The Louisiana National Guard Museum at Jackson Barracks tells the story of Louisiana Citizen Soldiers from the colonial period to current operations.
The vivid story of Louisiana’s militia begins with early French settlement, moves through Spanish involvement in the American Revolution, the U.S. purchase of the territory, statehood, the Battle of New Orleans, the Mexican War, the Civil War, both world wars, the Cold War, and into the Global War on Terror. The ever evolving history also covers National Guard involvement in peacetime operations such as many natural and manmade disasters. Louisiana Guardsmen and their families have been making a sacrifice for the state and nation for centuries now.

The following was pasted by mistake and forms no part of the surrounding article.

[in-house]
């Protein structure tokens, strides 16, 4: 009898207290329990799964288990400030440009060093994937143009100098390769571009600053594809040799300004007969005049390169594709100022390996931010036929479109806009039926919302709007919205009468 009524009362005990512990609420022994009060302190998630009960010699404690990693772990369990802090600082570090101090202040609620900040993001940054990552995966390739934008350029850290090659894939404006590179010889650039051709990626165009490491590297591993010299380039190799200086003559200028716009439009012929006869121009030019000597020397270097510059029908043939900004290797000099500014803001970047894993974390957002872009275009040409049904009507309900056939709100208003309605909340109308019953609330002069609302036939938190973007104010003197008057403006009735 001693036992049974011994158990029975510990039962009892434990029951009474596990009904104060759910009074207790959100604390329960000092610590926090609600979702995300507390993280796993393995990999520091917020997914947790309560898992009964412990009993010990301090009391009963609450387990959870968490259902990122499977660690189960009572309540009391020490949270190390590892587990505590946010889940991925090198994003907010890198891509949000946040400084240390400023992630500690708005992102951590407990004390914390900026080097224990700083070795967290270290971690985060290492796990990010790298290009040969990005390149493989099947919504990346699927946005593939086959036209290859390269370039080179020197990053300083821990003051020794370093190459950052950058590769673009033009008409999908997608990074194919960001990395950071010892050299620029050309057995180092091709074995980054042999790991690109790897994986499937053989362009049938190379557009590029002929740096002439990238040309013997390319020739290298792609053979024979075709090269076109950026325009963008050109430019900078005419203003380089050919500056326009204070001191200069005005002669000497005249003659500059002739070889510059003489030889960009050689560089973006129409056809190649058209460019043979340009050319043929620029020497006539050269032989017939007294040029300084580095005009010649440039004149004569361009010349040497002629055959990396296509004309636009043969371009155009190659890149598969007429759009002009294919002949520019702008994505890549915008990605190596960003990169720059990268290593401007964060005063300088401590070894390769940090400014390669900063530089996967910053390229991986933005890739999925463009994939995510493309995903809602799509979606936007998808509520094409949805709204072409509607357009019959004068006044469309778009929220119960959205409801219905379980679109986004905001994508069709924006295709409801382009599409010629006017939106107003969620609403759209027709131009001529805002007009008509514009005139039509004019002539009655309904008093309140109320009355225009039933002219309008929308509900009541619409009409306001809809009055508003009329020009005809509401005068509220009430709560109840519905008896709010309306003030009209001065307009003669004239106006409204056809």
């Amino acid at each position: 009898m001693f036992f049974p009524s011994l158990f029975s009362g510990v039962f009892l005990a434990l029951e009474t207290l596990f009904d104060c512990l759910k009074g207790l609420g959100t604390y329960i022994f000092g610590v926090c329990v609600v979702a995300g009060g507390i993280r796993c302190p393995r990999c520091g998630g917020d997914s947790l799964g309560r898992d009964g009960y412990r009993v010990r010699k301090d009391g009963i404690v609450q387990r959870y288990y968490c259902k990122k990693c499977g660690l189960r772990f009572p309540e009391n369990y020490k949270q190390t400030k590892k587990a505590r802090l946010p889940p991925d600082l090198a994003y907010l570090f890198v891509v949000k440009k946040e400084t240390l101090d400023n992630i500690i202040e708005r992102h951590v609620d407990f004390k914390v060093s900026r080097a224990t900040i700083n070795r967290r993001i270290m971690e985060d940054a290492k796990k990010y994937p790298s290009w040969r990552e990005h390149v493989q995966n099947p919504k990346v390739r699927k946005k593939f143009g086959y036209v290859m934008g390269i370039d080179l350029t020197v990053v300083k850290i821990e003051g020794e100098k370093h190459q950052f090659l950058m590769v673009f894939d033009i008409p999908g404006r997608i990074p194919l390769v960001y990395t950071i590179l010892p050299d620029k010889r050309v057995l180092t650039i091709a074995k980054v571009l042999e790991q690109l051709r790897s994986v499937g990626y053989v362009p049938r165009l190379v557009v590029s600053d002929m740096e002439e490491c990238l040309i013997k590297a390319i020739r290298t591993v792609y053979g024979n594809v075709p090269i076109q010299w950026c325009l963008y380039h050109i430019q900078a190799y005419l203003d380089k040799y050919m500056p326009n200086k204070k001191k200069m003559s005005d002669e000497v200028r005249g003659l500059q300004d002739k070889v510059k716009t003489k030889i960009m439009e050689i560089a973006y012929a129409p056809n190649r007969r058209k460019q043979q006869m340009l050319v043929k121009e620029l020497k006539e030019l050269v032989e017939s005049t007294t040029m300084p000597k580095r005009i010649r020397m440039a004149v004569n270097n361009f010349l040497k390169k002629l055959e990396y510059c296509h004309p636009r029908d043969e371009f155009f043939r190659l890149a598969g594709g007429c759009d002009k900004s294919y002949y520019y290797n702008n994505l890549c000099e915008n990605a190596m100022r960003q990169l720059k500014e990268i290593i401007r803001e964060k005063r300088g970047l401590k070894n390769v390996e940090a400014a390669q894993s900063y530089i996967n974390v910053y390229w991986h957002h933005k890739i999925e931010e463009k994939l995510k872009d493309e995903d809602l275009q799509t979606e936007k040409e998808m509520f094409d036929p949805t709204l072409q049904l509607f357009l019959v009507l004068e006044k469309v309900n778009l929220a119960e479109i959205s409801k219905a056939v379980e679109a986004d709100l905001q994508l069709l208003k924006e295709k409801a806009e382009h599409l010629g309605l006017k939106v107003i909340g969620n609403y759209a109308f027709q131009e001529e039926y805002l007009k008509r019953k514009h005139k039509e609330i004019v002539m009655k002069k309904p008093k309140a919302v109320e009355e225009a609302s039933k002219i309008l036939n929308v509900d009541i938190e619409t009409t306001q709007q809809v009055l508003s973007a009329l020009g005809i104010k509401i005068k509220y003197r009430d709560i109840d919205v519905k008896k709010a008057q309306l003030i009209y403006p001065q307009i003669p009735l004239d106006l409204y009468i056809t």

The museum located at Jackson Barracks originated as the The Louisiana Military History and State Weapons Museum, established by Louisiana Acts 1974, No. 688, 1 which detailed the location of the museum as Jackson Barracks, New Orleans, LA under the management and supervision of a nine member board of managers appointed by the governor.
In 1977 the museum moved into the newly renovated historic 1837 powder magazine, on the Historic Jackson Barracks site. Ten years later The Friends of the Jackson Barracks Museum incorporated, established their board of directors and obtained federal recognition as a non-profit organization.
Throughout the 1980s and 90s the museum continued to grow, expanding its exhibit, storage, conservation, restoration and library spaces into the seven buildings.